Congratulations! Proof Alliance encourages you to celebrate an alcohol-free pregnancy. Drinking alcohol during pregnancy can cause a range of lifelong physical, behavioral, and intellectual disabilities known as fetal alcohol spectrum disorders (FASD). FASD cannot be cured, but it can be prevented by not drinking any alcohol – including wine, wine coolers, beer or hard liquor – during pregnancy. Remember: when you don’t drink a drop, FASD stops. Learn more about alcohol-free pregnancies.

Planning Your Pregnancy

One of the most critical times to prevent any issues in your pregnancy is before you even become pregnant. Steps you can take to plan a healthy pregnancy include: talking with your health care provider about how to prepare for pregnancy; avoiding alcohol, tobacco, and illicit drugs; taking folic acid or a prenatal vitamin every day; and trying to follow a healthy lifestyle by eating nutritious foods, engaging in appropriate physical activity, and getting 7-8 hours of sleep each night. Learn more about planning a healthy pregnancy. 

Preventing Pregnancy

If you are sexually active but do not want to become pregnant, it is important to talk with your health care provider about family planning options. On average, couples who are sexually active but do not use birth control have an 85% chance of becoming pregnant30; using contraception (birth control) will significantly reduce your chance of having an unintended pregnancy. 40% of pregnancies in Minnesota are unplanned31, and many people do not know they are pregnant until 4-6 weeks after conception. By this time, they could have exposed the developing embryo to alcohol without even knowing they were pregnant. This is one reason that Proof Alliance advocates for planned pregnancies: by taking steps to plan your pregnancy, you can reduce the likelihood of unintended pregnancy and prenatal alcohol exposure. Learn more about preventing pregnancy here.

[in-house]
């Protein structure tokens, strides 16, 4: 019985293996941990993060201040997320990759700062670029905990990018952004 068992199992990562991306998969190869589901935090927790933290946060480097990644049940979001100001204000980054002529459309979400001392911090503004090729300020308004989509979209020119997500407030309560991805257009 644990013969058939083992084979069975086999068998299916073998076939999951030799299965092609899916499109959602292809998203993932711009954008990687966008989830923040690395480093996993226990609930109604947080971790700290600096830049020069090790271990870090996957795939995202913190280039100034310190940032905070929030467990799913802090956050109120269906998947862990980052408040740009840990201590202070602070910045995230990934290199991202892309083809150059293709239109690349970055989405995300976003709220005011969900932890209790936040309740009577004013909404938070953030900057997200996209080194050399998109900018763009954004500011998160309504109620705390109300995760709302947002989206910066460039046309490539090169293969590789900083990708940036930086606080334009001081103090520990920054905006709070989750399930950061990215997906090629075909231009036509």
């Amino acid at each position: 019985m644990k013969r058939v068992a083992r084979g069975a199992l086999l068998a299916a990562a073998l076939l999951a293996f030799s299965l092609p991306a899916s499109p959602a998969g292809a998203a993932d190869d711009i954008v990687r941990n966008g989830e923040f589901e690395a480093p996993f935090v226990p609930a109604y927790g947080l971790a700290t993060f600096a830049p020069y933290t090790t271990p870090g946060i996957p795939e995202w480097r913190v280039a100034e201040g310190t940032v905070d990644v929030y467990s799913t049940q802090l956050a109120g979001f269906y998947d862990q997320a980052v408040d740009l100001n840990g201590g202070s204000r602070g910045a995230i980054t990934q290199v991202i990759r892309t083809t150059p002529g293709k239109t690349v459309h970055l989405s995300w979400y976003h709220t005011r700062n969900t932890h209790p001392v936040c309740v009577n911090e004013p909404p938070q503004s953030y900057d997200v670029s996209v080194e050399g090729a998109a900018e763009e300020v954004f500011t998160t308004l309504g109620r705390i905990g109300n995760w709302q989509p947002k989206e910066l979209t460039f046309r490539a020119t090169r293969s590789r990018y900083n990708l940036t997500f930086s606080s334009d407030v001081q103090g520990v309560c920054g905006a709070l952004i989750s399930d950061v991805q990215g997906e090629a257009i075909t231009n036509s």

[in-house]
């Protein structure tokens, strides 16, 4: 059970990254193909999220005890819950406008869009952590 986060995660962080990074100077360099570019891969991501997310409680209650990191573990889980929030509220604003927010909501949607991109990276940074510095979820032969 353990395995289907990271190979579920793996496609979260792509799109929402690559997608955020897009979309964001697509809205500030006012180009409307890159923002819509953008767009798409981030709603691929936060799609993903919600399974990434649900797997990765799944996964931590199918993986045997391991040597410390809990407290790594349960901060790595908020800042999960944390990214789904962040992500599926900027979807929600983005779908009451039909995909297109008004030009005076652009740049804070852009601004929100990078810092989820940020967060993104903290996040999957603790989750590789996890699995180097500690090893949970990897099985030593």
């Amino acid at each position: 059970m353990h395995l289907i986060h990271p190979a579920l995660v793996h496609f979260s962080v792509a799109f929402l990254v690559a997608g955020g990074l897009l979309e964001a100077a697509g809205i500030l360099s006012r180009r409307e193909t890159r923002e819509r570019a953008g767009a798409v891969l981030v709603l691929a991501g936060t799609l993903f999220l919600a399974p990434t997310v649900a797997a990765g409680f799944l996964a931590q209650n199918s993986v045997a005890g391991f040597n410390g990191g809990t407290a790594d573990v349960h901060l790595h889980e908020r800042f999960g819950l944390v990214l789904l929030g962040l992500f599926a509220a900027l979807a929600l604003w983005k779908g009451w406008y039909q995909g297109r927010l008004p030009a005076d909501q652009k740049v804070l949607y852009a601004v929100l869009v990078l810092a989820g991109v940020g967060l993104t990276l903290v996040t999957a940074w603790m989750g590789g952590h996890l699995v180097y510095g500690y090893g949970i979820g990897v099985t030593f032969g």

For Health Professionals

People often take the word from their health care provider over other sources. However, with conflicting information online and in other sources, it is very important that people hear from their health care providers that there is no known safe amount of alcohol during pregnancy. Help your patients prepare for pregnancy.

Support & Recovery

Proof Alliance has a wide variety of resources for women who drank and/or used drugs during their pregnancy. We are here to help remove the stigma and blame associated with FASD and provide support and resources for you and your family. View the options Proof Alliance has to support you.

*Gender-specific Language

Proof Alliance acknowledges that not every person who can become pregnant identifies as a woman. Although we try to use gender-neutral language as often as possible, much of the current research available currently refers only to “women” when discussing the ability to become pregnant. When citing this research, we refer to the language used in the study. In these cases, “woman” refers to someone who was assigned female at birth.

Sources:

  1. Burd L, Blair J, Dropps K. Prenatal alcohol exposure, blood alcohol concentrations and alcohol elimination rates for the mother, fetus and newborn. Journal of Perinatology. 2012;32(9):652-659.
  2. Noor S, Milligan ED. Lifelong Impacts of Moderate Prenatal Alcohol Exposure on Neuroimmune Function. Frontiers in Immunology. 2018.
  3. Fitzpatrick JP, Pestell CF. Neuropsychological Aspects of Prevention and Intervention for Fetal Alcohol Spectrum Disorders in Australia. Journal of Pediatric Neuropsychology. 2017;3(1):38-52.
  4. World Health Organization. Counting the Costs of Drinking Alcohol During Pregnancy. https://www.who.int/bulletin/volumes/95/5/17-030517/en/
  5. Centers for Disease Control and Prevention. Fetal Alcohol Spectrum Disorders (FASDs). https://www.cdc.gov/ncbddd/fasd/alcohol-use.html
  6. American Academy of Pediatrics. AAP Says No Amount of Alcohol Should Be Considered Safe During Pregnancy. https://www.aap.org/en-us/about-the-aap/aap-press-room/Pages/AAP-Says-No-Amount-of-Alcohol-Should-be-Considered-Safe-During-Pregnancy.aspx
  7. Centers for Disease Control and Prevention. Notice to Readers: Surgeon General’s Advisory on Alcohol Use in Pregnancy. https://www.cdc.gov/mmwr/preview/mmwrhtml/mm5409a6.htm